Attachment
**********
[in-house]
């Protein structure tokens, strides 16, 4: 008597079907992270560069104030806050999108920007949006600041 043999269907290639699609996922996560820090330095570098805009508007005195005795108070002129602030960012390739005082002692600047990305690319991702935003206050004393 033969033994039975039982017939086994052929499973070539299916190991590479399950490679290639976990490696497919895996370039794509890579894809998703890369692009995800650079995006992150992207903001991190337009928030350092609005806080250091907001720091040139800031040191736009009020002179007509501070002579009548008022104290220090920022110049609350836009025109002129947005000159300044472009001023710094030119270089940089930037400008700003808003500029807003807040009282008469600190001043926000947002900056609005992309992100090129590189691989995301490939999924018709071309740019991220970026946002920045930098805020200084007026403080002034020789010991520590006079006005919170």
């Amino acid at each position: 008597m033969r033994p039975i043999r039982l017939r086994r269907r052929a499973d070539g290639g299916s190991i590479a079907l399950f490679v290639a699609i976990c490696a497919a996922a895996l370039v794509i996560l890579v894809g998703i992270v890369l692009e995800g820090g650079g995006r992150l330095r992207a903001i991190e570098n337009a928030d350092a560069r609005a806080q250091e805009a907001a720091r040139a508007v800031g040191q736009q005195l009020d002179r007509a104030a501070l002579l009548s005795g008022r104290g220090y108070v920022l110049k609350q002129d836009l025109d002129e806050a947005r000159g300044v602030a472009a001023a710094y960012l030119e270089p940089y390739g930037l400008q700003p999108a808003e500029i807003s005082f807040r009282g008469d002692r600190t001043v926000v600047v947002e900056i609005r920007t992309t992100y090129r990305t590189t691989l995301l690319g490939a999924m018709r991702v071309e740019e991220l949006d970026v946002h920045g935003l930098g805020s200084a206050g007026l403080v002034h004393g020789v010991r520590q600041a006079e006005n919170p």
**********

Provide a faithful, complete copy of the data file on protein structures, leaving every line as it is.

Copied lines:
[in-house]
């Protein structure tokens, strides 16, 4: 008597079907992270560069104030806050999108920007949006600041 043999269907290639699609996922996560820090330095570098805009508007005195005795108070002129602030960012390739005082002692600047990305690319991702935003206050004393 033969033994039975039982017939086994052929499973070539299916190991590479399950490679290639976990490696497919895996370039794509890579894809998703890369692009995800650079995006992150992207903001991190337009928030350092609005806080250091907001720091040139800031040191736009009020002179007509501070002579009548008022104290220090920022110049609350836009025109002129947005000159300044472009001023710094030119270089940089930037400008700003808003500029807003807040009282008469600190001043926000947002900056609005992309992100090129590189691989995301490939999924018709071309740019991220970026946002920045930098805020200084007026403080002034020789010991520590006079006005919170």
């Amino acid at each position: 008597m033969r033994p039975i043999r039982l017939r086994r269907r052929a499973d070539g290639g299916s190991i590479a079907l399950f490679v290639a699609i976990c490696a497919a996922a895996l370039v794509i996560l890579v894809g998703i992270v890369l692009e995800g820090g650079g995006r992150l330095r992207a903001i991190e570098n337009a928030d350092a560069r609005a806080q250091e805009a907001a720091r040139a508007v800031g040191q736009q005195l009020d002179r007509a104030a501070l002579l009548s005795g008022r104290g220090y108070v920022l110049k609350q002129d836009l025109d002129e806050a947005r000159g300044v602030a472009a001023a710094y960012l030119e270089p940089y390739g930037l400008q700003p999108a808003e500029i807003s005082f807040r009282g008469d002692r600190t001043v926000v600047v947002e900056i609005r920007t992309t992100y090129r990305t590189t691989l995301l690319g490939a999924m018709r991702v071309e740019e991220l949006d970026v946002h920045g935003l930098g805020s200084a206050g007026l403080v002034h004393g020789v010991r520590q600041a006079e006005n919170p």